EU, US nod for South Africa’s air cargo security systems


    7 August 2014

    South Africa’s air cargo security systems have been given the thumbs-up by both the European Union and the United States’ Transport Security Administration.

    South African Civil Aviation Authority (CAA) director Poppy Khoza said this week that South Africa was the only country in Africa to receive this dual affirmation.

    “This essentially means that, following audits by the European Union and the United States, South Africa is acknowledged as one of the countries where the level of aviation security is regarded as robust and reliable,” Khoza said. “This will benefit air carriers operating between South Africa and the two regions.”

    In the case of the US, the Transport Security Administration (TSA) carries out yearly assessments of South Africa’s aviation security regime, with the last audit conducted in June.

    The results of the audit indicate that South Africa did not attract any findings or observation and in some instances, the standards were found to be higher than in previous years.

    “The TSA audit comes after almost a year since the CAA and the TSA concluded a recognition agreement on air cargo security programmes, thus acknowledging that South African systems are on par with the stringent requirements of the USA,” Khoza said.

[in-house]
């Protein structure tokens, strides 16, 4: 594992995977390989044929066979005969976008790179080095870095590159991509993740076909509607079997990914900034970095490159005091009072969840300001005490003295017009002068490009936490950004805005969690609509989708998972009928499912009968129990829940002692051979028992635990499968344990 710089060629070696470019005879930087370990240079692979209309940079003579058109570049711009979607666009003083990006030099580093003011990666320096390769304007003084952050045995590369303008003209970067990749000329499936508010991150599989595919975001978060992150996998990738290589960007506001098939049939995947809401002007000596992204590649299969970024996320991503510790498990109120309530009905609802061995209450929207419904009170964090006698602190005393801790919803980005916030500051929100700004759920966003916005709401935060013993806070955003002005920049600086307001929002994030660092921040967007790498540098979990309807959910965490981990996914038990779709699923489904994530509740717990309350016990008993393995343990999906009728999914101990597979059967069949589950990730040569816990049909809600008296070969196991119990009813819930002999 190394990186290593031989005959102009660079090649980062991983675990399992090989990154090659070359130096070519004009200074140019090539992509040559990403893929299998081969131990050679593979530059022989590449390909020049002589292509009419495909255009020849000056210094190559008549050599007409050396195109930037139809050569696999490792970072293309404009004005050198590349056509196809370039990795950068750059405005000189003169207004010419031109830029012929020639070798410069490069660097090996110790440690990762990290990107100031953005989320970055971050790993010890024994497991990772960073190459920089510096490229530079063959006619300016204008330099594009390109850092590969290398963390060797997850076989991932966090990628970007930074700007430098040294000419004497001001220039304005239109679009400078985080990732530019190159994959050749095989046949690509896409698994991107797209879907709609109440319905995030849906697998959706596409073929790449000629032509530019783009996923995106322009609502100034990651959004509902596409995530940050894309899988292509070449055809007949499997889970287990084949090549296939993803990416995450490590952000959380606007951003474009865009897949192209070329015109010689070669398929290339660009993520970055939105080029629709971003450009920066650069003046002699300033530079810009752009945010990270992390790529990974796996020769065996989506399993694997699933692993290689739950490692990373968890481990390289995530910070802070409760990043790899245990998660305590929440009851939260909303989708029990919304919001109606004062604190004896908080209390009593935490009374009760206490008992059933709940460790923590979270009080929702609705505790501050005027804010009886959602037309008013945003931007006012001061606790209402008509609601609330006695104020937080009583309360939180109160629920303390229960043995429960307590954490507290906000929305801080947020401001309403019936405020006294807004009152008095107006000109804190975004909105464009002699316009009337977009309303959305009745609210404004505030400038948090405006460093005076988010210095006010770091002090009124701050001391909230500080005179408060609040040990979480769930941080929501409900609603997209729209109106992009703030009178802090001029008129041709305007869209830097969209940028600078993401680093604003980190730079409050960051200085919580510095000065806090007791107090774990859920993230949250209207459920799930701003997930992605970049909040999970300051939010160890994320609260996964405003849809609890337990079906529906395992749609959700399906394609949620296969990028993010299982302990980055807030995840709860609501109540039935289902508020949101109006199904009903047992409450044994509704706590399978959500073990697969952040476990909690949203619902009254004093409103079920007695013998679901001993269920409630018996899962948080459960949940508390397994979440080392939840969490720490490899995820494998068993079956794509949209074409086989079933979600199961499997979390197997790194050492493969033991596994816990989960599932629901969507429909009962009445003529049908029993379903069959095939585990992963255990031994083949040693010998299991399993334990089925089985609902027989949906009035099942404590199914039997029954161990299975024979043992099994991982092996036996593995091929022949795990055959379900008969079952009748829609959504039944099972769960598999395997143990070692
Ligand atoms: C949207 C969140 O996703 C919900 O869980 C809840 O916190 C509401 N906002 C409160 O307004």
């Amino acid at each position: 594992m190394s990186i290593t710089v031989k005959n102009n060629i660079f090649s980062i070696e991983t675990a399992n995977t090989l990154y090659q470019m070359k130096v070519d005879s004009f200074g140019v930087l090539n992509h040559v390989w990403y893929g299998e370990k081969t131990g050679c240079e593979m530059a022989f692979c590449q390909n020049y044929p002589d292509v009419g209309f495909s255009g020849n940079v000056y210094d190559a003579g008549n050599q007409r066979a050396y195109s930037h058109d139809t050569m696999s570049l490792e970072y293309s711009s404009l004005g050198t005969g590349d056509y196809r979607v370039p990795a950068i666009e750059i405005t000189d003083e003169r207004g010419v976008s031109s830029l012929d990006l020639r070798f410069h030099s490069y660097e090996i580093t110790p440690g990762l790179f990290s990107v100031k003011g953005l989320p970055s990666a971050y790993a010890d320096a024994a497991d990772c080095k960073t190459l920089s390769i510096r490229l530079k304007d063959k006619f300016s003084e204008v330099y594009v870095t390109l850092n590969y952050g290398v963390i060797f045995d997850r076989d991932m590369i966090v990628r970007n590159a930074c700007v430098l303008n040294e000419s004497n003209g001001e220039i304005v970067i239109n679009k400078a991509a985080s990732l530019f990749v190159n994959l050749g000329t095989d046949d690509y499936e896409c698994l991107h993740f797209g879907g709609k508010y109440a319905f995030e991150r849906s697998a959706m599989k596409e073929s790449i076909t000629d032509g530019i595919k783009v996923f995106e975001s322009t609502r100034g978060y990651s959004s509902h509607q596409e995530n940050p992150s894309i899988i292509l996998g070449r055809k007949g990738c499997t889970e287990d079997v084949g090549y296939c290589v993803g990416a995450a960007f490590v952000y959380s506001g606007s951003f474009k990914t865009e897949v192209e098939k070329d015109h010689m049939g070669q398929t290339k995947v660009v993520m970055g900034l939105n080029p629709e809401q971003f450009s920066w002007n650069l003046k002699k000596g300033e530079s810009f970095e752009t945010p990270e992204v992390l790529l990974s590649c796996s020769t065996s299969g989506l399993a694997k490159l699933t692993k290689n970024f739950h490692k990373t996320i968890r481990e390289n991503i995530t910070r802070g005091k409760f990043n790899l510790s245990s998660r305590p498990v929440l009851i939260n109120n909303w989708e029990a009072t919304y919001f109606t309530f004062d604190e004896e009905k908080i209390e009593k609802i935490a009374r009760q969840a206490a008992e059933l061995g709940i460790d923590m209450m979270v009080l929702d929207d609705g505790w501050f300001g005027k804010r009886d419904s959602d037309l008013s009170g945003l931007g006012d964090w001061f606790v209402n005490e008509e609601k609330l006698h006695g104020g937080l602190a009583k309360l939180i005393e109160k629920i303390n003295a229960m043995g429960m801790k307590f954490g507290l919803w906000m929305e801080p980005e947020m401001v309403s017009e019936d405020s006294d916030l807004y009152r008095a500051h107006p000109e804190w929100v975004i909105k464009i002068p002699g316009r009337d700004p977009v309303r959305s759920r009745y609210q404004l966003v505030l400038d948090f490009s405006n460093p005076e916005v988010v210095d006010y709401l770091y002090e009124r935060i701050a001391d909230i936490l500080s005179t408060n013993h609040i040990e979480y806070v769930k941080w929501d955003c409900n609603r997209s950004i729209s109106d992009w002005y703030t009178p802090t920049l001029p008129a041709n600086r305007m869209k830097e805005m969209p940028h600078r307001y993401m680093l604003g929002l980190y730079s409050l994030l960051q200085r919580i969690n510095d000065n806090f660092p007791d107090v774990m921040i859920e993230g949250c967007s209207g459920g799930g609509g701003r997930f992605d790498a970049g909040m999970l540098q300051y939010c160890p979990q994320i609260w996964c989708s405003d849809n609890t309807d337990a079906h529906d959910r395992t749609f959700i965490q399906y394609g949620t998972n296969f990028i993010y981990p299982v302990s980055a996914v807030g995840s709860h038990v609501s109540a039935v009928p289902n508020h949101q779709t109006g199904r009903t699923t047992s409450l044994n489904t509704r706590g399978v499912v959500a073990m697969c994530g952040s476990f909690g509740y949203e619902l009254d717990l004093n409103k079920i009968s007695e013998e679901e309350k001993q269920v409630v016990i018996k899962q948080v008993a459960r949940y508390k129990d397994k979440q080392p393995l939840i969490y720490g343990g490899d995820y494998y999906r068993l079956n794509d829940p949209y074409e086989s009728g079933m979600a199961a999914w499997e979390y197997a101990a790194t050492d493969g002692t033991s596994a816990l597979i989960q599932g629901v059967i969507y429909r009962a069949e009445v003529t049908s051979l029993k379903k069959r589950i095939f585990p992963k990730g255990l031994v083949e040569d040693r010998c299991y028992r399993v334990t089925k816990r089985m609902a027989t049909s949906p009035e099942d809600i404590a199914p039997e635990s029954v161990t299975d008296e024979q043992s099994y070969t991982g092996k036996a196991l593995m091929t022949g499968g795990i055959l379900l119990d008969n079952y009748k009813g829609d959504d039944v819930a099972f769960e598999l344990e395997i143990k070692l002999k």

“This agreement also enhances air cargo security measures and initiatives between the two countries. Most significantly, the agreement enables quicker facilitation of goods between the two countries, and helps eradicate duplicative or redundant measures while still ensuring the highest levels of security that both the TSA and the CAA require.”

    The European Union (EU) recognition means that South Africa has been included in the list of countries where air carriers are exempted from the application of the ACC3 (Air cargo and mail carrier operation into the EU from a third-country airport) regime, the requirements of which are viewed as stringent to operators from countries outside the EU.

    In terms of the ACC3 process, carriers wishing to carry cargo into the EU have to request ACC3 status, which requires rigorous screening of air cargo or the existence of a properly functioning and secure air cargo system.

    As from July this year, cargo operators flying to the EU destinations must therefore either hold a valid EU validation report, proving that they have adequate security measures in place, or use the expensive services of EU validators to pronounce their cargo as secured.

    “This recognition by the EU is a significant milestone for the country and South African carriers, as this means that they can now benefit from an exemption from the ACC3 regime, provided that the level of risk remains similarly low, commensurate with a robust oversight system being in place,” Khoza said.

    She added that it was further acknowledgement that South Africa’s security measures are on a par with those applied in the EU.